Our Projects

Overview

The Midwest Migration Network focuses on three research initiatives: Banding & Ground Surveys, Radar Ornithology, and Telemetry. The goal of each initiative is to coordinate a regional understanding of migration through a shared research methodology designed to promote conservation of the Network's partner-generated Focal Species by answering its priority Research Questions.

Banding/Ground Surveys

Project Leader: Mark Shieldcastle, Black Swamp Bird Observatory

The goal of the Banding and Ground Surveys Working Group of the Midwest Migration Network is to develop and implement a coordinated bird banding and ground survey program to answer regional questions about migration patterns and migratory landbird demographics across the Midwest.

To address goals, the Banding & Ground Surveys Working Group will lead:

  1. Development, implementation, and administration of a long-term multi-level monitoring program for landbirds during migration, including training
  2. Standardization of avian migration banding and point count data collection
  3. Development of a network of collaborators and cooperators
  4. Filling knowledge gaps in existing programs (e.g., MAPS and MoSI) to better inform full life cycle models for North American landbirds.
Read more: Banding/Ground Surveys

Radar Ornithology

Project Leader: Jeff Buler, University of Delaware

The Radar and Acoustics Working Group of the Midwest Migration Network seeks to conduct and facilitate research on migratory animals in order to inform their conservation and management.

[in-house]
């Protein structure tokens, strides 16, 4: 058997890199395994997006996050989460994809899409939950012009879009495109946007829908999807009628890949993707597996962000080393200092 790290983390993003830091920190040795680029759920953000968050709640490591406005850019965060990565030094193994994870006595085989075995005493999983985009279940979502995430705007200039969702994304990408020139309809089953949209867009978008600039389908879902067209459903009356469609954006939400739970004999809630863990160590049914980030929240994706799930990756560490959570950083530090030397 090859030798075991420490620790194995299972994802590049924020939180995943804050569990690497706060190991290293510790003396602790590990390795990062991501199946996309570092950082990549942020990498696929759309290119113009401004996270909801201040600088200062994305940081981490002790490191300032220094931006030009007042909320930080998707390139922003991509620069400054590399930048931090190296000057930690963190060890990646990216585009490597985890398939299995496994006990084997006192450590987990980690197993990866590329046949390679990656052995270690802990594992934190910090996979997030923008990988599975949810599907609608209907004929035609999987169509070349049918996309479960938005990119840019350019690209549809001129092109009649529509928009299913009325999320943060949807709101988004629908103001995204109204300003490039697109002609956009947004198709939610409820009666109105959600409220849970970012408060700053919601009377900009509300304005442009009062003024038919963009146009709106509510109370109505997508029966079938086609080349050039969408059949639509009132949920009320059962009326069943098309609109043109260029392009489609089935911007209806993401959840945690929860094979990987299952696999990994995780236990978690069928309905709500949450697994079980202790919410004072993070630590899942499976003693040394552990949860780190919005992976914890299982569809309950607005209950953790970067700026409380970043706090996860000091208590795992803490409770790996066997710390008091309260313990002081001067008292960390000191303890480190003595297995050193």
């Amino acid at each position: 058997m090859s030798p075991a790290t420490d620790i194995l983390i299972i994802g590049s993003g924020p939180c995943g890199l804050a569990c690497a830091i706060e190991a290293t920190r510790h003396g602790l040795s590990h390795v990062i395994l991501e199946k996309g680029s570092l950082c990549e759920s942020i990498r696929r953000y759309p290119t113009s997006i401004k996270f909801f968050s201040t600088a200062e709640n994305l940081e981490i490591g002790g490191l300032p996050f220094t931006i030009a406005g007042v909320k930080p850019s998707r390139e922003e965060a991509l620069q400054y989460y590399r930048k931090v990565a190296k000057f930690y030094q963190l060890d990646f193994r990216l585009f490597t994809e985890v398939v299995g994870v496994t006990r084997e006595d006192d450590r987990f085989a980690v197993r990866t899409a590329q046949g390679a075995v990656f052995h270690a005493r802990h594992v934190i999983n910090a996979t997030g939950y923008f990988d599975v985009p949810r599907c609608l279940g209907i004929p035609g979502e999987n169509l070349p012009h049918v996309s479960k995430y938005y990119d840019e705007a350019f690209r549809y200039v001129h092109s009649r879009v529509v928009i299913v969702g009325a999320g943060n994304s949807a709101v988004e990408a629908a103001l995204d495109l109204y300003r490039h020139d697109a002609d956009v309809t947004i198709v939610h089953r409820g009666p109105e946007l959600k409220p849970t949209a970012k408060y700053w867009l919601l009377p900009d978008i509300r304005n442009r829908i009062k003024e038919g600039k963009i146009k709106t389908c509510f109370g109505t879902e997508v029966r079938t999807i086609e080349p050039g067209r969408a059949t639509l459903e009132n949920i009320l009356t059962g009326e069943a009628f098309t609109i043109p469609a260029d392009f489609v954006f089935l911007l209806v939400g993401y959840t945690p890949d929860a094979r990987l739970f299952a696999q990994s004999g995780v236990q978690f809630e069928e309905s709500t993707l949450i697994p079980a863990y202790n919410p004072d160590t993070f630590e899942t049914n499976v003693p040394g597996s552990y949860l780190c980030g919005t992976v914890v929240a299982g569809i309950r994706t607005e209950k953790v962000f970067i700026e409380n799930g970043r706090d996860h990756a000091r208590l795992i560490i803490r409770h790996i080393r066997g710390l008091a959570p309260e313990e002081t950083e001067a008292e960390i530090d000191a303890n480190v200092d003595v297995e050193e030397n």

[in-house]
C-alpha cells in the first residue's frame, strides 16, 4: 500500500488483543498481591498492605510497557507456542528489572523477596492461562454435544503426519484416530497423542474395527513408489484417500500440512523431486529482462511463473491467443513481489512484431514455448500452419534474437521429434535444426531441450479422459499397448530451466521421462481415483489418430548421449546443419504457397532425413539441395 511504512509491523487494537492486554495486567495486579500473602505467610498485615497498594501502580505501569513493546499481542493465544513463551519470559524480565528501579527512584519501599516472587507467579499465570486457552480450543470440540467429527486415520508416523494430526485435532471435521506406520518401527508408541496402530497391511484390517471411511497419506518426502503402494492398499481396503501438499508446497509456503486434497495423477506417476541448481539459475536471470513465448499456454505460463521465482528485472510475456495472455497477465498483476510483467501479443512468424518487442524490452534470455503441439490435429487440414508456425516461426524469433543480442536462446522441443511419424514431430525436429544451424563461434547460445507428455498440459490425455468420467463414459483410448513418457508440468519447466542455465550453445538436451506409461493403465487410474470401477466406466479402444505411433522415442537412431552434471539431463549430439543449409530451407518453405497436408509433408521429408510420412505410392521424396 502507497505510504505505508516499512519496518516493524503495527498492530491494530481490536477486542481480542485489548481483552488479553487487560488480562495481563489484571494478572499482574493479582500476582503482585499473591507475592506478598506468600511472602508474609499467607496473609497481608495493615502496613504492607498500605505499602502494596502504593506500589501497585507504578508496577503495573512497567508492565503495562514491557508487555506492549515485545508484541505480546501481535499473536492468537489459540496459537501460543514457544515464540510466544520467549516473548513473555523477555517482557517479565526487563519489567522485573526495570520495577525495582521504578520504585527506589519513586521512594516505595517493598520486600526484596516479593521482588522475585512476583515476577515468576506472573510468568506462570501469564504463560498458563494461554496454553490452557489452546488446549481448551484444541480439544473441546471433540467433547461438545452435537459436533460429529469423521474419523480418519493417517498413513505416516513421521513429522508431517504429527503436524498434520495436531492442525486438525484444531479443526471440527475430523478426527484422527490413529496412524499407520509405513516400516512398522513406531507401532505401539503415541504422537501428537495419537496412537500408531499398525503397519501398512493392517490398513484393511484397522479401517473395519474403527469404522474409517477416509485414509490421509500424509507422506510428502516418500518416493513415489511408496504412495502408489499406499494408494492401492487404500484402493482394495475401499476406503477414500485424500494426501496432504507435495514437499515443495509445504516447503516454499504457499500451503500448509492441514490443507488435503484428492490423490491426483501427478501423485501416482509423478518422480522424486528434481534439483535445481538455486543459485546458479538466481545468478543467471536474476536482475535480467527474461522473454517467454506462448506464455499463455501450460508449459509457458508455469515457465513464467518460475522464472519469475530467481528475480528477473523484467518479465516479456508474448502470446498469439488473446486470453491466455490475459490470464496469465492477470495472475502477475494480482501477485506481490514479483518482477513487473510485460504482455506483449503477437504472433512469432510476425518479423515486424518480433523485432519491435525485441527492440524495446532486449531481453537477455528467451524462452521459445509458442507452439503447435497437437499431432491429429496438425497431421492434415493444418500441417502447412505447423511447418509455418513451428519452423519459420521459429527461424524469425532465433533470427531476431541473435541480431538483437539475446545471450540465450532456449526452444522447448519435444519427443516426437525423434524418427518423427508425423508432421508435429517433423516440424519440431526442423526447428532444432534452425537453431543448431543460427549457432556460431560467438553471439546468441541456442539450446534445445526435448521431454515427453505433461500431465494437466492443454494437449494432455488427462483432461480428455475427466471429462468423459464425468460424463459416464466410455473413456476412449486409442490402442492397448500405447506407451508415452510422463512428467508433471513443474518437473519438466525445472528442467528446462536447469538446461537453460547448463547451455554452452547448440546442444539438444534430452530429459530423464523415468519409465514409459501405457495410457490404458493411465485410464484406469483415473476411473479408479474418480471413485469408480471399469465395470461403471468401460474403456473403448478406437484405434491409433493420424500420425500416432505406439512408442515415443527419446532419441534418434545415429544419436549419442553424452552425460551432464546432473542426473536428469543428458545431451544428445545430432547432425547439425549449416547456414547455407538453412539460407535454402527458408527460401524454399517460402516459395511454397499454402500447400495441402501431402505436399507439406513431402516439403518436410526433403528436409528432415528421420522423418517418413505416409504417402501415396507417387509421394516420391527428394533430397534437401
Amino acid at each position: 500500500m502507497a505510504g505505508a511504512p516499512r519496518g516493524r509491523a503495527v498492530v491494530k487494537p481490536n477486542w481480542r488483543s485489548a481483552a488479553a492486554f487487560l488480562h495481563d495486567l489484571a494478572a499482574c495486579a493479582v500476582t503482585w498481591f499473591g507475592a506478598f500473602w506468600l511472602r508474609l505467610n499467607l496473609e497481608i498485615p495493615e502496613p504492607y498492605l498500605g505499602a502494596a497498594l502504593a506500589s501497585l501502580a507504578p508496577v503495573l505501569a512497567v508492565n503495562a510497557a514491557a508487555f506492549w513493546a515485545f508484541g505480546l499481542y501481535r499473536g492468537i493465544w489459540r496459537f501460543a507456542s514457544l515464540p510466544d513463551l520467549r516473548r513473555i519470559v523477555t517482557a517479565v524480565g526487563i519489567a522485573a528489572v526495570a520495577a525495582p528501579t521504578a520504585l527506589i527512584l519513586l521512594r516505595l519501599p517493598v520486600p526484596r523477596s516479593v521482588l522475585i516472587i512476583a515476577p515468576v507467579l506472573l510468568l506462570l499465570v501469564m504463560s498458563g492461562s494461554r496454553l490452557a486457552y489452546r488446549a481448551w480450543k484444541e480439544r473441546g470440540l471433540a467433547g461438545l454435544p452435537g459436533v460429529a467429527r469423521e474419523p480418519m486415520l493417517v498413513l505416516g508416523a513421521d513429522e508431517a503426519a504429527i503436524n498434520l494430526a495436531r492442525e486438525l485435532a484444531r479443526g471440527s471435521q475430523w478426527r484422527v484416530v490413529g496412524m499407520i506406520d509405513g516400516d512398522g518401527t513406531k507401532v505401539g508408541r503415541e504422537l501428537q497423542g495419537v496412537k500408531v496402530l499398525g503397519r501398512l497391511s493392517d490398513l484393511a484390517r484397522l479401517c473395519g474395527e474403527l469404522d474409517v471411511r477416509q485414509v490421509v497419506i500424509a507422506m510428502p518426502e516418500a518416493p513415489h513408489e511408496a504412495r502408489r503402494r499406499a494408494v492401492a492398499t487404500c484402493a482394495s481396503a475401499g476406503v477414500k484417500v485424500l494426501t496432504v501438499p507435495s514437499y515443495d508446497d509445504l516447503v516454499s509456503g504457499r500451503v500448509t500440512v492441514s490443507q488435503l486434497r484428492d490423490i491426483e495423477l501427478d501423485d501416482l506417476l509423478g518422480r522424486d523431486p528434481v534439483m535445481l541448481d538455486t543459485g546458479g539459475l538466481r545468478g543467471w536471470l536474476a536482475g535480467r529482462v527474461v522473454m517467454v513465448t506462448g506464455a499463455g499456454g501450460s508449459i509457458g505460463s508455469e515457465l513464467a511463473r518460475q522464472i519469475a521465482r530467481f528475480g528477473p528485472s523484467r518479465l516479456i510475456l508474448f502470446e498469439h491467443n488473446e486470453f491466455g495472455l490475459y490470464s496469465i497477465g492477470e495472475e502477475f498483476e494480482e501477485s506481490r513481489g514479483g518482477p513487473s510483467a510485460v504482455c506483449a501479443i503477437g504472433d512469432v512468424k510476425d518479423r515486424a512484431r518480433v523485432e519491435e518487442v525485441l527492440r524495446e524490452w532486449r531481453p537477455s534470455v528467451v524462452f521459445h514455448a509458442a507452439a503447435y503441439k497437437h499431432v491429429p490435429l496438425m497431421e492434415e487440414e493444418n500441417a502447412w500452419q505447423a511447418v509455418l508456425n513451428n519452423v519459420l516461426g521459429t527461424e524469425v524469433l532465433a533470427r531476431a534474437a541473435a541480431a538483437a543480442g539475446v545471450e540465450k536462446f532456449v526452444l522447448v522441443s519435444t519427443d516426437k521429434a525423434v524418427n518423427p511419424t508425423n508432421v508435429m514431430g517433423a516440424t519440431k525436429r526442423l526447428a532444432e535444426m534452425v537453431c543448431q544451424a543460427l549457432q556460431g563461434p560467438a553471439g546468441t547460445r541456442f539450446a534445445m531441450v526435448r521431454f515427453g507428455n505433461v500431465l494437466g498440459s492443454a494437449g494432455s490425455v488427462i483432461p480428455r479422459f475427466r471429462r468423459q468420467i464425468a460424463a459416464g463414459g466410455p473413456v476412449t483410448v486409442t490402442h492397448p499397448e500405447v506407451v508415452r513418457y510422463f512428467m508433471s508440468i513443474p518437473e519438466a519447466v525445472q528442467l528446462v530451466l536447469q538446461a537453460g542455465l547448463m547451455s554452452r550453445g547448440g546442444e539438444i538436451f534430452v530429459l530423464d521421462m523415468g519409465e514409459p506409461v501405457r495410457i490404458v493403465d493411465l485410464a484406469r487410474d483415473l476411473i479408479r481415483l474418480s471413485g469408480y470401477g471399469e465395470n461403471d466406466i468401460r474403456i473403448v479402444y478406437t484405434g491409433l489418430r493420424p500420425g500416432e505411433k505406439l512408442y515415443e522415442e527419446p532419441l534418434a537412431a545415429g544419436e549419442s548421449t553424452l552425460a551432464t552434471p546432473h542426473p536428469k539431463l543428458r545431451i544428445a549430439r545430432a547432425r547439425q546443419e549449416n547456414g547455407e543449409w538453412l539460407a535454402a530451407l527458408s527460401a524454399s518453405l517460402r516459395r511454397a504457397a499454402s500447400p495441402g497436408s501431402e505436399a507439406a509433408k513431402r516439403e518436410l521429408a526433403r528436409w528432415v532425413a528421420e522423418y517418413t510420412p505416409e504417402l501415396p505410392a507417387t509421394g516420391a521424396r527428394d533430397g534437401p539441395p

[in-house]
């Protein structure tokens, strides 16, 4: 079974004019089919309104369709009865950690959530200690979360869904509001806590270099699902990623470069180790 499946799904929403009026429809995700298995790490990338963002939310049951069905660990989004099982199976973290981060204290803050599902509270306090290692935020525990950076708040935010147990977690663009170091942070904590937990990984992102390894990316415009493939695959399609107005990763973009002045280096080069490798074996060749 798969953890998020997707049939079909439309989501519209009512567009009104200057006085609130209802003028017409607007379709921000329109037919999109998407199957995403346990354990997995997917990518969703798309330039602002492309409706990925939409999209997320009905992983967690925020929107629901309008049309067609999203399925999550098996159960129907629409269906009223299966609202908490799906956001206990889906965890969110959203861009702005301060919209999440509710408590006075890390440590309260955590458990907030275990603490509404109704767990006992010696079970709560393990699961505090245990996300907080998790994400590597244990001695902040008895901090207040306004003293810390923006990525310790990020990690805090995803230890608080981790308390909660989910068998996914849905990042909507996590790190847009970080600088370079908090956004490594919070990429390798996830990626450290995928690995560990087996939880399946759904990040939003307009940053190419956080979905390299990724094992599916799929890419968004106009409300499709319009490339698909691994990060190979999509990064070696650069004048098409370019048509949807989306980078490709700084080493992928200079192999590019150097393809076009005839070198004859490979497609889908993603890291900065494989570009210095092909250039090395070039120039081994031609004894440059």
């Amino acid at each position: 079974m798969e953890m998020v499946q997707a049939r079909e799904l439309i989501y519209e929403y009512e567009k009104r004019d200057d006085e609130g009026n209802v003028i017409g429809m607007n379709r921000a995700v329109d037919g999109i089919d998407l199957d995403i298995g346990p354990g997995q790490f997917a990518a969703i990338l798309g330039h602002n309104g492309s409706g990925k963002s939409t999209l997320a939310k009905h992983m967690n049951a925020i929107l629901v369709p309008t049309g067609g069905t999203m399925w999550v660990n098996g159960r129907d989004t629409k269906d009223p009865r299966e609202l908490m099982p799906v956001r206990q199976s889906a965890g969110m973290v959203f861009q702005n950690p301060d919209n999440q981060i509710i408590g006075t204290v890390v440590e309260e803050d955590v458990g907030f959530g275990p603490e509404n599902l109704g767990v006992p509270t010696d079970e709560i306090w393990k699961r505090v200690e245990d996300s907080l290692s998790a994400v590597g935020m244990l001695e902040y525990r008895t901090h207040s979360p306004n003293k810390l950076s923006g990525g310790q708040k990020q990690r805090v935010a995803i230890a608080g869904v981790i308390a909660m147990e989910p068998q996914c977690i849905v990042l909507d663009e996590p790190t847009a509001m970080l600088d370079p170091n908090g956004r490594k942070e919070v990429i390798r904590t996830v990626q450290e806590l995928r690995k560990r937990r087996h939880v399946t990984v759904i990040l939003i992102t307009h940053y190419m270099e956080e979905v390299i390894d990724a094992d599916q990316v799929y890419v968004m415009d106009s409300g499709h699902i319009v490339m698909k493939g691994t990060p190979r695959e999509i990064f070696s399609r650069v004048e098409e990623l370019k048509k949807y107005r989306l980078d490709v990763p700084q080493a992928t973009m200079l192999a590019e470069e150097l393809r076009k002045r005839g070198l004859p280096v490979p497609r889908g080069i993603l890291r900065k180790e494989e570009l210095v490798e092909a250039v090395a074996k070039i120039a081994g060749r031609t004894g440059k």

Two broad MMN priority research questions can be addressed through the use of radar and acoustic monitoring techniques: 

  1. Which habitat, sites, and airspace are the highest priorities for conservation action?
  2. When do landbirds migrate and how does this vary annually and under different climate change scenarios? 

Telemetry

Project Leader: Sarah Kendrick, Missouri Department of Conservation

The Telemetry Working Group of the Midwest Migration Network seeks to conduct and facilitate research on migratory animals in order to inform their conservation and management.  The working group consists of members from state and federal agencies, AZA zoos, local and regional NGOs, and academic institutions. 

Together these diverse entities worked to identify three priority research areas that can be addressed through the use of telemetry techniques:

  1. Airspace conservation
  2. Stopover behavior and ecology
  3. Phenology

To address these three research focuses we have a goal to expand the coverage of the Motus Wildlife Tracking System (Motus), and related research projects in the Midwest United States and Canada. 

Read more: Telemetry